5. Read through novel as a whole. I’ve already edited it, so think the writing is awesome. Tinker with it a bit. There, it’s perfect now!
  6. Put the novel in a drawer. Read it back a year later. Cringe at the disjointed chapters, the inconsistent characters, the lack of a coherent vision or overall narrative structure. Think I’m not very clever at all and will never be a real writer.
  7. Mope for a bit, and then pick myself up and move on.

Picking myself up and moving on was the most important part. For each of those crappy novels, I’m sure I learnt something, even if it was what not to do. For my current novel, largely informed by what I learnt on the Faber course, my process has been very different:

  • Have an idea. Start writing. When I feel it’s actually going to work, take a breather.
  • Write out a detailed plot, divided into a rough number of chapters, with a clear narrative arc, as well as brief profiles of the main characters. (This is not to say I stuck rigidly to this plot; it changed dramatically as I wrote, and had epiphanies while in the shower, so I was constantly editing and updating my plot document.)
  • Write my first draft. Write write write. Keep going. Never look back, however tempting. Churn out reams of crappy prose until I reach the ending.
  • Put it in a drawer. Don’t do any writing; live my life, see friends, cook proper meals, go to the gym… or mostly just end up sleeping. (I left my draft about a month, although some people leave it six months; I can see the value in giving yourself a proper psychological distance, but I’m too impatient!)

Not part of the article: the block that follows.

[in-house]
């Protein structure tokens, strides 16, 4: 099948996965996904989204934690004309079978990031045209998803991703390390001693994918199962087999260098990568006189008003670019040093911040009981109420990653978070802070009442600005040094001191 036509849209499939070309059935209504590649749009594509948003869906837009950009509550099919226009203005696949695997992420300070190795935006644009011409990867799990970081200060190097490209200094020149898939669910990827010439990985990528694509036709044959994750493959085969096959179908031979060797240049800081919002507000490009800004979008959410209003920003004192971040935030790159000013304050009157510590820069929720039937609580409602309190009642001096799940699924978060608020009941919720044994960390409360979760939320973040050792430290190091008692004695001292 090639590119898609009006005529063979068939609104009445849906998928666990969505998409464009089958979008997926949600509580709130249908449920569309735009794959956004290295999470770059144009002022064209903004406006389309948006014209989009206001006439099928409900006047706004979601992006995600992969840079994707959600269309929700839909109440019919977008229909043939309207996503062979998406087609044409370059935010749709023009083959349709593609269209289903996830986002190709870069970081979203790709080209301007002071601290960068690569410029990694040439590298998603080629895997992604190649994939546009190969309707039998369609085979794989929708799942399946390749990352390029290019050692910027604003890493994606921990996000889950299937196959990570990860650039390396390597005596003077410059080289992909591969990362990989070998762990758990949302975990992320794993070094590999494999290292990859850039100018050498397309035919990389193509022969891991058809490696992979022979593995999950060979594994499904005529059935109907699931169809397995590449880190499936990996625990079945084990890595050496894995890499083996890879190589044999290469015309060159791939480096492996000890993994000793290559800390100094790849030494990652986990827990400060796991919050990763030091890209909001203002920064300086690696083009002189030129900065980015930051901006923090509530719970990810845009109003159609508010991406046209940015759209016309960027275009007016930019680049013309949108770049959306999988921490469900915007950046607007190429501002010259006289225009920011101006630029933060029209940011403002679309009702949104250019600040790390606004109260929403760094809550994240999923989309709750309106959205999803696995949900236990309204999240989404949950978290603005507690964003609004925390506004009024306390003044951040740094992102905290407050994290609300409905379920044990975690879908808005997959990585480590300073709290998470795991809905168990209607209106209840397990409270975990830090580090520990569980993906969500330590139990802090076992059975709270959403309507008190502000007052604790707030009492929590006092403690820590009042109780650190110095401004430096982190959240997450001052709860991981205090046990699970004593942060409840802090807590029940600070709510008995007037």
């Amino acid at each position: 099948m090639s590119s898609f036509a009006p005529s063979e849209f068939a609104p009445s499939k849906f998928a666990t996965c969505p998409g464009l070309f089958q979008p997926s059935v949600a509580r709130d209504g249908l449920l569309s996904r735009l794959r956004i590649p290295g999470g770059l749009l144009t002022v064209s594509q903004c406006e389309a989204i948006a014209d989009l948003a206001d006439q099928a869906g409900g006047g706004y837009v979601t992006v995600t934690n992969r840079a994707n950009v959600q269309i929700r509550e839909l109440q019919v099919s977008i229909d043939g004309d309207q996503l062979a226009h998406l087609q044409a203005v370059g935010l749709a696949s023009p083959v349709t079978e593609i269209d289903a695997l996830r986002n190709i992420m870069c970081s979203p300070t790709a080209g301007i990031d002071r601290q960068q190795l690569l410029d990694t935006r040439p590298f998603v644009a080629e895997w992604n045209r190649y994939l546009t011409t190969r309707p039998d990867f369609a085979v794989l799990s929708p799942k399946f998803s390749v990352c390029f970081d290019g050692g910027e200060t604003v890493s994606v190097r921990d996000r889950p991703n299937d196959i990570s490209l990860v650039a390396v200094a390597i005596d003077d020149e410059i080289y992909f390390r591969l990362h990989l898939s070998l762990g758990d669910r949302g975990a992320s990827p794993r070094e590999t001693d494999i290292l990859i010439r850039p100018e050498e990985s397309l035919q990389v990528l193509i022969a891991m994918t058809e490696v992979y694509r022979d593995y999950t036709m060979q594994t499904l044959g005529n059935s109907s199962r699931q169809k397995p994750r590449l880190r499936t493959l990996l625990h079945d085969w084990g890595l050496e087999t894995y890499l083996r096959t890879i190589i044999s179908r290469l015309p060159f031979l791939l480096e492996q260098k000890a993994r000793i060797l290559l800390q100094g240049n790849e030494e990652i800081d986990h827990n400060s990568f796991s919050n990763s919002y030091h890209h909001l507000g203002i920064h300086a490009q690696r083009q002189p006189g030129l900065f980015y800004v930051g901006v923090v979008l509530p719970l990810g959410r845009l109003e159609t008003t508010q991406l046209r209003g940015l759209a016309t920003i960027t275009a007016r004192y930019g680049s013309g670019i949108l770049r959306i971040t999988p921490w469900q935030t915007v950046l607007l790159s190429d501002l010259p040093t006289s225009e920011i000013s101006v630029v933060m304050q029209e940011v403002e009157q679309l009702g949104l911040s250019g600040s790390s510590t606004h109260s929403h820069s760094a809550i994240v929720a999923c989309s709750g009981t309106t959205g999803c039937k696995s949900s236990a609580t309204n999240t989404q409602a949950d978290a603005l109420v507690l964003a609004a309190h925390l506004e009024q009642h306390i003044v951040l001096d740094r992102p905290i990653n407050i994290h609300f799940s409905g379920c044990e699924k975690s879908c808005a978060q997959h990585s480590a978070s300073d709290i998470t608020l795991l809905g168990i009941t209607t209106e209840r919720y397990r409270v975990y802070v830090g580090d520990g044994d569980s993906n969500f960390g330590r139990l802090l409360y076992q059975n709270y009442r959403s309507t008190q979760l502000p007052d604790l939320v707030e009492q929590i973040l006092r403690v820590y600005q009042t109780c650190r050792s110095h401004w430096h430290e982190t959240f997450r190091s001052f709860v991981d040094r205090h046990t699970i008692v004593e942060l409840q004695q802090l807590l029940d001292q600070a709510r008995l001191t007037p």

• Self-publish a single copy, so I can read it as if it’s a published novel. (I found this stage painful; I was on a high when I finished the draft, a feeling that was crushed upon reading the crappy words that had seemed ‘raw’ at the time. The draft was pretty terrible, but I could see its potential.)
  • Write out the plot, chapter-by-chapter, in a grid. (In this grid I included the major characters in each scene and the time of year, to make sure characters received equal attention and the seasons changed appropriate… there was an awful lot of ‘pathetic fallacy’ rainfall in my first draft.) Overhaul the grid, making it more coherent and logical.
  • Go through the manuscript and cut, paste and delete to match the new grid. (In this process I cut out about 20,000 words.)
  • This is the stage I’m on now: rewrite. It’s taken months longer than expected, because this isn’t just tinkering: characters have had personality transplants (by which I mean, they now have personalities), new scenes have been written, darlings have been killed. I keep coming across the words INSERT SCENE HERE or MAKE THIS BETTER just when I think I’ve nearly finished another chapter. This can be disheartening when I feel like Sisyphus forever pushing his stone up a hill, but what keeps me going is that it will end – even if it takes three, four or five drafts.

A year and a half into this novel, I’ve come to accept that writing isn’t always a passionate, cathartic rush of images and ideas flowing effortlessly from my soul and my fingertips. Most of the time it’s a long, hard endurance test, and I’m determined to keep on running until I pass out. On top of my completed novel, I hope.